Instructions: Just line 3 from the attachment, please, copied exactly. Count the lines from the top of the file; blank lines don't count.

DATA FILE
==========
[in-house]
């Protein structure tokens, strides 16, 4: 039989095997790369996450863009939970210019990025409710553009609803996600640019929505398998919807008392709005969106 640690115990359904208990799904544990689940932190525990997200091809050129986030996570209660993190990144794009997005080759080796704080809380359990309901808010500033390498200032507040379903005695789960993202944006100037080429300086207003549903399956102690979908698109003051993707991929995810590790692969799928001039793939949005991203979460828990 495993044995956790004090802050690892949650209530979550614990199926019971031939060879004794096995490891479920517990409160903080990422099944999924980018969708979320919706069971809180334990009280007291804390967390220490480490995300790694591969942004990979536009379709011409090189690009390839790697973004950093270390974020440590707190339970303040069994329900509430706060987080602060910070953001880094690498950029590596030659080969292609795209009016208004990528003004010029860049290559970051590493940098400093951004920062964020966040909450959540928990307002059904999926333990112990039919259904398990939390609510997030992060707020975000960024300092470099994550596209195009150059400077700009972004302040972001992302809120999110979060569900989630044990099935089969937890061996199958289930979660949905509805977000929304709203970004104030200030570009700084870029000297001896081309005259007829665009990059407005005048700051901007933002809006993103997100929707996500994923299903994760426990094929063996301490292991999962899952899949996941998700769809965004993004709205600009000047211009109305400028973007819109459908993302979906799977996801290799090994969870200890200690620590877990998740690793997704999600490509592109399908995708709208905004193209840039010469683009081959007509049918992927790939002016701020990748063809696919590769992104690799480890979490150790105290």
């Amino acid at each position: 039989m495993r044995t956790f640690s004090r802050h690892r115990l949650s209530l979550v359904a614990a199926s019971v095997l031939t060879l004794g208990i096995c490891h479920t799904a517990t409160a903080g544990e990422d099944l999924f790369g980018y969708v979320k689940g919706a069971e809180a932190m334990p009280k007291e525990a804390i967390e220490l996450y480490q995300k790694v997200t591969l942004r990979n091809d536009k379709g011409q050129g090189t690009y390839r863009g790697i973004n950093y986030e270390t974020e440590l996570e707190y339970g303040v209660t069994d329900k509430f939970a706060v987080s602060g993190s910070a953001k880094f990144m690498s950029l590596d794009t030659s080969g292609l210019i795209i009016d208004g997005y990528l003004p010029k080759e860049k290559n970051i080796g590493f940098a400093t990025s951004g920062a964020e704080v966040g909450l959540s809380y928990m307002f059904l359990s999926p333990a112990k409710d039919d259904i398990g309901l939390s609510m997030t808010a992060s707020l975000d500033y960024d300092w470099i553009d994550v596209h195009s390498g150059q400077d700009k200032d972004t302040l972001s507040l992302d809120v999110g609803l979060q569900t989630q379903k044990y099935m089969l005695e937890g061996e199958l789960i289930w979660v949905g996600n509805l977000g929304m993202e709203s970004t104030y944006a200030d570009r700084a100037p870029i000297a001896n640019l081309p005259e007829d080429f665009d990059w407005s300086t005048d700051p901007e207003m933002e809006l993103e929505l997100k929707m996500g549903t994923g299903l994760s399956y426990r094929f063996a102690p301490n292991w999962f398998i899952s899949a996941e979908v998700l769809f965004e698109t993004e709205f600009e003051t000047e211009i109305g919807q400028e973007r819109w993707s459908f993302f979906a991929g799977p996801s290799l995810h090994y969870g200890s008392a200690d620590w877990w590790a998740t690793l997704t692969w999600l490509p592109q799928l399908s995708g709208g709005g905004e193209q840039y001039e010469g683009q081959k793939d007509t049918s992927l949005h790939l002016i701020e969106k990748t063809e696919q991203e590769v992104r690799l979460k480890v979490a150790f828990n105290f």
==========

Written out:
């Amino acid at each position: 039989m495993r044995t956790f640690s004090r802050h690892r115990l949650s209530l979550v359904a614990a199926s019971v095997l031939t060879l004794g208990i096995c490891h479920t799904a517990t409160a903080g544990e990422d099944l999924f790369g980018y969708v979320k689940g919706a069971e809180a932190m334990p009280k007291e525990a804390i967390e220490l996450y480490q995300k790694v997200t591969l942004r990979n091809d536009k379709g011409q050129g090189t690009y390839r863009g790697i973004n950093y986030e270390t974020e440590l996570e707190y339970g303040v209660t069994d329900k509430f939970a706060v987080s602060g993190s910070a953001k880094f990144m690498s950029l590596d794009t030659s080969g292609l210019i795209i009016d208004g997005y990528l003004p010029k080759e860049k290559n970051i080796g590493f940098a400093t990025s951004g920062a964020e704080v966040g909450l959540s809380y928990m307002f059904l359990s999926p333990a112990k409710d039919d259904i398990g309901l939390s609510m997030t808010a992060s707020l975000d500033y960024d300092w470099i553009d994550v596209h195009s390498g150059q400077d700009k200032d972004t302040l972001s507040l992302d809120v999110g609803l979060q569900t989630q379903k044990y099935m089969l005695e937890g061996e199958l789960i289930w979660v949905g996600n509805l977000g929304m993202e709203s970004t104030y944006a200030d570009r700084a100037p870029i000297a001896n640019l081309p005259e007829d080429f665009d990059w407005s300086t005048d700051p901007e207003m933002e809006l993103e929505l997100k929707m996500g549903t994923g299903l994760s399956y426990r094929f063996a102690p301490n292991w999962f398998i899952s899949a996941e979908v998700l769809f965004e698109t993004e709205f600009e003051t000047e211009i109305g919807q400028e973007r819109w993707s459908f993302f979906a991929g799977p996801s290799l995810h090994y969870g200890s008392a200690d620590w877990w590790a998740t690793l997704t692969w999600l490509p592109q799928l399908s995708g709208g709005g905004e193209q840039y001039e010469g683009q081959k793939d007509t049918s992927l949005h790939l002016i701020e969106k990748t063809e696919q991203e590769v992104r690799l979460k480890v979490a150790f828990n105290f």